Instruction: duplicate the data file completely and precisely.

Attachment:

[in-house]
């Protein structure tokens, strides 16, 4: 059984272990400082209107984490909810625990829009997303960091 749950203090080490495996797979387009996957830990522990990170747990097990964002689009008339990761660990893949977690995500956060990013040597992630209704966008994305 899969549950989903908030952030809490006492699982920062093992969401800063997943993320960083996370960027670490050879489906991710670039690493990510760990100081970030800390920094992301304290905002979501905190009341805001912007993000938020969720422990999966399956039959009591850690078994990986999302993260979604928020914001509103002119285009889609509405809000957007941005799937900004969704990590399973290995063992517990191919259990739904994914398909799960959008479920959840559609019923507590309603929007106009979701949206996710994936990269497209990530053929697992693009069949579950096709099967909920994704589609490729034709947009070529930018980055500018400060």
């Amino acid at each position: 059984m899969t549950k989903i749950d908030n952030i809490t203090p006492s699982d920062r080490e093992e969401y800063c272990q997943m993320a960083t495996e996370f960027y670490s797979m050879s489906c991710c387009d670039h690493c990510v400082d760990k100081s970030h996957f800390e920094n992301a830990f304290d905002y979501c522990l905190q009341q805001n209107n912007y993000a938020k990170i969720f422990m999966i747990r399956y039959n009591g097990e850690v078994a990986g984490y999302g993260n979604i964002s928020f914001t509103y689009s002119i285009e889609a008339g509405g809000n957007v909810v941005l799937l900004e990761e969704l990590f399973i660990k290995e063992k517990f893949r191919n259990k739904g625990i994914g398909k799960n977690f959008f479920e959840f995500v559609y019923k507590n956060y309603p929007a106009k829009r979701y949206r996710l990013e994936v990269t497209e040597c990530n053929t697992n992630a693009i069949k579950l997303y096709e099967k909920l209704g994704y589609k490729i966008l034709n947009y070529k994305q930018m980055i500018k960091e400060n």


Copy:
[in-house]
């Protein structure tokens, strides 16, 4: 059984272990400082209107984490909810625990829009997303960091 749950203090080490495996797979387009996957830990522990990170747990097990964002689009008339990761660990893949977690995500956060990013040597992630209704966008994305 899969549950989903908030952030809490006492699982920062093992969401800063997943993320960083996370960027670490050879489906991710670039690493990510760990100081970030800390920094992301304290905002979501905190009341805001912007993000938020969720422990999966399956039959009591850690078994990986999302993260979604928020914001509103002119285009889609509405809000957007941005799937900004969704990590399973290995063992517990191919259990739904994914398909799960959008479920959840559609019923507590309603929007106009979701949206996710994936990269497209990530053929697992693009069949579950096709099967909920994704589609490729034709947009070529930018980055500018400060």
């Amino acid at each position: 059984m899969t549950k989903i749950d908030n952030i809490t203090p006492s699982d920062r080490e093992e969401y800063c272990q997943m993320a960083t495996e996370f960027y670490s797979m050879s489906c991710c387009d670039h690493c990510v400082d760990k100081s970030h996957f800390e920094n992301a830990f304290d905002y979501c522990l905190q009341q805001n209107n912007y993000a938020k990170i969720f422990m999966i747990r399956y039959n009591g097990e850690v078994a990986g984490y999302g993260n979604i964002s928020f914001t509103y689009s002119i285009e889609a008339g509405g809000n957007v909810v941005l799937l900004e990761e969704l990590f399973i660990k290995e063992k517990f893949r191919n259990k739904g625990i994914g398909k799960n977690f959008f479920e959840f995500v559609y019923k507590n956060y309603p929007a106009k829009r979701y949206r996710l990013e994936v990269t497209e040597c990530n053929t697992n992630a693009i069949k579950l997303y096709e099967k909920l209704g994704y589609k490729i966008l034709n947009y070529k994305q930018m980055i500018k960091e400060n």